The faddish fascination with the devil and evil that enjoyed resurgence in American culture in the 1970s ushered in a plethora of occult-based New Age practices that have taken root in our culture. Combining that with the half-truths of the entertainment industry, we are left with a spiritually confused culture. Intellectual evangelicalism tends to strong-arm the notion of evil, and thus the need for deliverance, while other segments of the church race after deliverance to such a great extent that they see demons behind everything that ails them.
Add to the mix people whose practice of deliverance borders on questionable and manipulative, and is it any wonder the church tends to throw up its hands in confusion when it comes to deliverance? But there is no need for the church to remain ignorant or confused about deliverance.
Identifying and Closing Open Doors
When ministering deliverance, begin the interview process with questions about relationships, specifically about the person’s mother and father, and continue from there. Look for areas where forgiveness may be necessary, where repentance may help break bondage. Look for hurts, sins, feelings of rejection or fear. Any hurts that are revealed will need to be acknowledged and forgiven. Consider whether a curse is involved if the person has persistent difficulty in an area of life. Also, remember that fear is an entry point for many different spirits and an underlying problem in many illnesses.
Look for open doors stemming from areas such as sex, trauma, addiction, curses, emotions, illness or the occult. Do not hurry this process; be patient, looking for demonic manifestations and the open doors they are coming through.
When you feel that the Holy Spirit has revealed everything, you are ready to begin closing the open doors. If possible during the interview process, have someone keep notes of all the doors that need to be closed. Remember, only one person should minister deliverance. All other team members should pray silently.
The process of closing doors always begins with forgiveness. Rather than asking the person who they need to forgive, ask them what hurts they have. Start by having the person forgive all those who have hurt them. It is important to be specific. Because it can often be painful to relive past hurts, provide comfort, hope, protection and love.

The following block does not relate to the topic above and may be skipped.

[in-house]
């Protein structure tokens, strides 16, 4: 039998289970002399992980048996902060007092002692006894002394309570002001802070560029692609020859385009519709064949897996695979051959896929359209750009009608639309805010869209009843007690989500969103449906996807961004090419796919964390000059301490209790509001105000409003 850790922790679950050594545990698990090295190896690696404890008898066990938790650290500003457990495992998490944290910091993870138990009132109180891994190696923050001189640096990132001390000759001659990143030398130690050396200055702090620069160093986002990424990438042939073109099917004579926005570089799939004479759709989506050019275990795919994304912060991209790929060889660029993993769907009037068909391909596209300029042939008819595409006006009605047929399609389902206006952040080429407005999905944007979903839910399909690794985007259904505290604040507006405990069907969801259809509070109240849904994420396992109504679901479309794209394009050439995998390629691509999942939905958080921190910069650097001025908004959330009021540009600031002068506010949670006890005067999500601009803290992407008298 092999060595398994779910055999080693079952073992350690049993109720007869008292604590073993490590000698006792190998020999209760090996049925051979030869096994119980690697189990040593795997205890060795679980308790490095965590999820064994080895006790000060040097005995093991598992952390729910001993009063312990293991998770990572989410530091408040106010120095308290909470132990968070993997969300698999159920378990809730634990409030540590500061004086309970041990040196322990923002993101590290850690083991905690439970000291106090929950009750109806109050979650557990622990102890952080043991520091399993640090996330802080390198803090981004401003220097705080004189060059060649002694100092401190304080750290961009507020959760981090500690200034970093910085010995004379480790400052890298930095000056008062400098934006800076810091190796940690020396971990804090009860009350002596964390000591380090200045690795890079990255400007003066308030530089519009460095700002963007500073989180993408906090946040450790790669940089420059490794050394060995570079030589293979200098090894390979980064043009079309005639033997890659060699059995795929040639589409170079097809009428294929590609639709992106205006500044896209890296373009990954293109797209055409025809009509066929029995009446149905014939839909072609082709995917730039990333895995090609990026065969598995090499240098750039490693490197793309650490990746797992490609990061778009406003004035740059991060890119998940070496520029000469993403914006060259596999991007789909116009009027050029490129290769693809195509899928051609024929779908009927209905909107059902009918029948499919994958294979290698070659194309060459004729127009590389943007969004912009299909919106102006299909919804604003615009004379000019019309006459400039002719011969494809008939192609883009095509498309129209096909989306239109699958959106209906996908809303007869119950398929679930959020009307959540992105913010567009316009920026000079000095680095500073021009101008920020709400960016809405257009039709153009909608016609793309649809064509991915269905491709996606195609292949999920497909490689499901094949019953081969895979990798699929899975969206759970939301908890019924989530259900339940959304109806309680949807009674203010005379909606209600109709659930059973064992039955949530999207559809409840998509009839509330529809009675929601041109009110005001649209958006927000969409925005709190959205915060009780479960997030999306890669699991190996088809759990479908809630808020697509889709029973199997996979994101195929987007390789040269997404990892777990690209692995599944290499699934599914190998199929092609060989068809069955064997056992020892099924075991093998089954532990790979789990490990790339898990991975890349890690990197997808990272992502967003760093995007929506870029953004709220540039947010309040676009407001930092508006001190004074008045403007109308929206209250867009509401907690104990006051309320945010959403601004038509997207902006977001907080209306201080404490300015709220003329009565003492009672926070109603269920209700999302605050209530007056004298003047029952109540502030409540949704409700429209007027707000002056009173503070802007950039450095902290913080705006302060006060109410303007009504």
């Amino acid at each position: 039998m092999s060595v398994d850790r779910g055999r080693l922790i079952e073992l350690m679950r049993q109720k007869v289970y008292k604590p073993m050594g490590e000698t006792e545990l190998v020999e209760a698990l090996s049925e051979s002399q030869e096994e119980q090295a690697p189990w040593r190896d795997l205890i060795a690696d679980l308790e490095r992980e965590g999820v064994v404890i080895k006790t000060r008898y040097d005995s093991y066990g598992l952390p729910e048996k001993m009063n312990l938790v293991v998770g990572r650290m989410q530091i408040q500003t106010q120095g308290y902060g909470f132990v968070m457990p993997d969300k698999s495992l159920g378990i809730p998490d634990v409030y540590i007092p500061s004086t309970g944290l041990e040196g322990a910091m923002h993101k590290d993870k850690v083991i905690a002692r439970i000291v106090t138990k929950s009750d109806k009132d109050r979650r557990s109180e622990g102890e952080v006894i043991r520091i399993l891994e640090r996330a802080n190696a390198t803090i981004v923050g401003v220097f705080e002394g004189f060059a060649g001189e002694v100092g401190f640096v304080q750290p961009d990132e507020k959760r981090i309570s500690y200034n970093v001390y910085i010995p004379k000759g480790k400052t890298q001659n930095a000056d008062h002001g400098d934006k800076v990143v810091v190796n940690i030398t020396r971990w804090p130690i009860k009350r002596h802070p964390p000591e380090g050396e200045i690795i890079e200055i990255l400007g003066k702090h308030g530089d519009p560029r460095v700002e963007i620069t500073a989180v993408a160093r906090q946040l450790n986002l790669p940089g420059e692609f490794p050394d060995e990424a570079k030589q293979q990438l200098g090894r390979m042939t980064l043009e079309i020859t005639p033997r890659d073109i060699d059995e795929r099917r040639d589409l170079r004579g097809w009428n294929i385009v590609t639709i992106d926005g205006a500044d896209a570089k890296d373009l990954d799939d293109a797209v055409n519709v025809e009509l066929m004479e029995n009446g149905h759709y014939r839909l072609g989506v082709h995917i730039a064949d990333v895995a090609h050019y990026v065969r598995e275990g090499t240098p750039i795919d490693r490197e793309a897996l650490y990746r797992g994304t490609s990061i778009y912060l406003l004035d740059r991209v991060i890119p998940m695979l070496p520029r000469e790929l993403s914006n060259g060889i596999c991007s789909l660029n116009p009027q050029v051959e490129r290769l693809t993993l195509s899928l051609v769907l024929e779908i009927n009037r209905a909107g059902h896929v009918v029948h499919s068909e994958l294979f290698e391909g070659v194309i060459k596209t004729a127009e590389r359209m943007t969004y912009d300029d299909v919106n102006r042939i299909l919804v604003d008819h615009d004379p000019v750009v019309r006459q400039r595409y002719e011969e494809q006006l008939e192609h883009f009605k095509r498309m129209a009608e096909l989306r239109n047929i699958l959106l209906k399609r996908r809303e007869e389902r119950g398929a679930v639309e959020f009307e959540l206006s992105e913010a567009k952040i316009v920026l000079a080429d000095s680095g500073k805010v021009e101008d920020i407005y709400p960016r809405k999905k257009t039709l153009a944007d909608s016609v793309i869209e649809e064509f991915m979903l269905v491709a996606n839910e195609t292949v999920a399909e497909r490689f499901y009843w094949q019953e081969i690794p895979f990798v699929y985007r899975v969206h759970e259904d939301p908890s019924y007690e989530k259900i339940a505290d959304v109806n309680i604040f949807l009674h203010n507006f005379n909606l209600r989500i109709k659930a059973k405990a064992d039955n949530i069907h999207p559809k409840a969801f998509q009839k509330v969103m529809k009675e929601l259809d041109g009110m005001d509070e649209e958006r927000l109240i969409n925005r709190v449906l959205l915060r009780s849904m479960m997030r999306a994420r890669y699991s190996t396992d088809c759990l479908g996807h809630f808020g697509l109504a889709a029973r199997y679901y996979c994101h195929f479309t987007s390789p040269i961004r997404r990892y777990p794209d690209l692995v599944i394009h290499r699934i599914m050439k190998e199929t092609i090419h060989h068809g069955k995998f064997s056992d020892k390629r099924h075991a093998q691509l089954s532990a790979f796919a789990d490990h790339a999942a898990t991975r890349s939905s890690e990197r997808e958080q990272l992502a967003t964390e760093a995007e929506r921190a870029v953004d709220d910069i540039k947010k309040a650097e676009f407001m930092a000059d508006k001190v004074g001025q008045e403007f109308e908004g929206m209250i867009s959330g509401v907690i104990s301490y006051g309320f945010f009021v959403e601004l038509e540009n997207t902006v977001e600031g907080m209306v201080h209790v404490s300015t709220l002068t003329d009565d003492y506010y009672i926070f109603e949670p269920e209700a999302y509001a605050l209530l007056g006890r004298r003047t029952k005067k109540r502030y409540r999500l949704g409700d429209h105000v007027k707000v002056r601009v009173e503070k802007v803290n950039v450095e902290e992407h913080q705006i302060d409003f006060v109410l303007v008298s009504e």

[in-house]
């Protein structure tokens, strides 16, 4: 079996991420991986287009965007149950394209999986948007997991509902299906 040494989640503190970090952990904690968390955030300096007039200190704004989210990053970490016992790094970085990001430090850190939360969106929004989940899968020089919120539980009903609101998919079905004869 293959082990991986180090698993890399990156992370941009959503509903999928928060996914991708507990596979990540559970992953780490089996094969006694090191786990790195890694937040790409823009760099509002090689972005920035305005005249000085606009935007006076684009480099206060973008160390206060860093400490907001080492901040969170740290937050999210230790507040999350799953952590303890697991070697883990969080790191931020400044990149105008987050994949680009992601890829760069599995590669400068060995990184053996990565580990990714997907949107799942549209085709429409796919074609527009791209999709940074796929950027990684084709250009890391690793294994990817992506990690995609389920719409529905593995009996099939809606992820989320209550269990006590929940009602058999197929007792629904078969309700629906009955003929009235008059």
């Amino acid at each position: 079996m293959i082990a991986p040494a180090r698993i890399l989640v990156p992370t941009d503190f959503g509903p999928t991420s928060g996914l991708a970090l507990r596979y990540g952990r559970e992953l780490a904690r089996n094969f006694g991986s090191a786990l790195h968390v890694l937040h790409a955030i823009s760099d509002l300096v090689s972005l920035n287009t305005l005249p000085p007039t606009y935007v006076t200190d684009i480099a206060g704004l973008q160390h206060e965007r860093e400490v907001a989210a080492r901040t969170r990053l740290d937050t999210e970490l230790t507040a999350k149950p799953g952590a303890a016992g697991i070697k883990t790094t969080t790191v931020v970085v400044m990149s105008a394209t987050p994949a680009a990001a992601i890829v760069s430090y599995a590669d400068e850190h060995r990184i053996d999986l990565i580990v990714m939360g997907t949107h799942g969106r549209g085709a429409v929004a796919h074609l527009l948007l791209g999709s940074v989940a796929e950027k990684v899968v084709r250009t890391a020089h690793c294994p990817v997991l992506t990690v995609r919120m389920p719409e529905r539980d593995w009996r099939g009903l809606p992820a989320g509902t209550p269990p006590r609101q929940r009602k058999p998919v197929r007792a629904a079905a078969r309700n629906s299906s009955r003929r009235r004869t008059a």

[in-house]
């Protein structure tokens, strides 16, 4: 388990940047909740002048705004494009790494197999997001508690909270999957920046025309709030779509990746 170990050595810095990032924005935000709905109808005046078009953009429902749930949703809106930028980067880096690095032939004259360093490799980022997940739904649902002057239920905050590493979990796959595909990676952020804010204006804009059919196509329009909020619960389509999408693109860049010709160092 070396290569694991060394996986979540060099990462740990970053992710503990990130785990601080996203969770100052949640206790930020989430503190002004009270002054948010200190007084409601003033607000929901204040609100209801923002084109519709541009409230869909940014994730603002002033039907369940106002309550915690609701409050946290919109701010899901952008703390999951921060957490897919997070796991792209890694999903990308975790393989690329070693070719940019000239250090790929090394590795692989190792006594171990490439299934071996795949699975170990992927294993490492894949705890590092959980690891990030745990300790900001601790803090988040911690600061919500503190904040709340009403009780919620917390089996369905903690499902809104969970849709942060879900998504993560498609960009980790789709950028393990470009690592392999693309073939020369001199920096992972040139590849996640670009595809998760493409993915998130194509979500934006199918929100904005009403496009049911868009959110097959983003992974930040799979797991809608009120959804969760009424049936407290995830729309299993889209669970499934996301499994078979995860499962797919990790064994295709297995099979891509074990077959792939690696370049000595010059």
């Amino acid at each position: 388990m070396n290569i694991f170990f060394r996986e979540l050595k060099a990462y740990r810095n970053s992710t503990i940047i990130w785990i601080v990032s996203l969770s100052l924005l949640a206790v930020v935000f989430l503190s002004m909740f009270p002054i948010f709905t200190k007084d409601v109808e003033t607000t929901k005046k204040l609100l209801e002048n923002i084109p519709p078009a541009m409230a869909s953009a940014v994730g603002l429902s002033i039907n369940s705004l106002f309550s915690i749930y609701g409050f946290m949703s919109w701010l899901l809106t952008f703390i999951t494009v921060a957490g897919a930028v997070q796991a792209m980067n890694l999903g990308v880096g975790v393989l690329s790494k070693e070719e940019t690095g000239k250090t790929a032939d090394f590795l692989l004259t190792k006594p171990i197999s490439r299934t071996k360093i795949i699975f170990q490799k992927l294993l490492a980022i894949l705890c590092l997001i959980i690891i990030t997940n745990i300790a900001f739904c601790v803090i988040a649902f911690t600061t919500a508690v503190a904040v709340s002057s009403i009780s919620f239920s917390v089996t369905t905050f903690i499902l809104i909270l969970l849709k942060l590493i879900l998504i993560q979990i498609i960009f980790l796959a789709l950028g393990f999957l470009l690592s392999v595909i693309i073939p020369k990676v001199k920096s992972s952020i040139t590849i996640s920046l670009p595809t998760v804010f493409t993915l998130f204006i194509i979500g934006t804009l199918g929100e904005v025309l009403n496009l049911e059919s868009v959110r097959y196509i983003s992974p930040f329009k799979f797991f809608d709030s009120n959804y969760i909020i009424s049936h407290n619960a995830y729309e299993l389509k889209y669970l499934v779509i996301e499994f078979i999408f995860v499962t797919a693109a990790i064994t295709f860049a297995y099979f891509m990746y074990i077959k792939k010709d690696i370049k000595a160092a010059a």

After all hurts have been revealed and forgiven, have the person release to God each and every person who has hurt them. If the person you are praying for is unable to forgive, do not proceed with deliverance; forgiveness must be given in order to be received. Bondage can be broken only when forgiveness is given.
If the person is able to forgive others, then they are ready to take the next step, which is to seek forgiveness for their own sins. They will receive forgiveness through this process of confession and repentance.
Have the person renounce in the name of Jesus all sins or spirits involved. This is the time when they must renounce all sex partners outside of marriage; and any inner vows, pacts or curses must be renounced and broken. Renunciation must be audible and spoken firmly; renunciation is not a prayer to God but a command spoken to an enemy.
Remain persistent and patient as you close all doors that could lead to future bondage. The person ministering deliverance should break the yoke of bondage and the power of any spirit. This closes the door. Declare, for example: “In the name of Jesus, I break the power of the spirits(s) of [name the spirit(s)] over [name] so that when they are cast out, they will not come back.”
Praying for deliverance is something that must be done with encouragement, acceptance and love. To deliver someone, demons must be driven away and access doors closed to prevent the return of the evil spirits. Access doors can be opened by hurts, sins and unforgiveness, and access doors will remain open if these feelings are not dealt with in a hopeful, loving way. Here are a few steps to guide believers through the deliverance process:
Practical Guidelines for Deliverance Ministry
When we minister deliverance, we are ministering to a person, not a demon. As you minister, counsel the person in order to bring forth the truth. Minister quietly, avoiding flamboyant demonstrations of warfare. Always give the individual priority.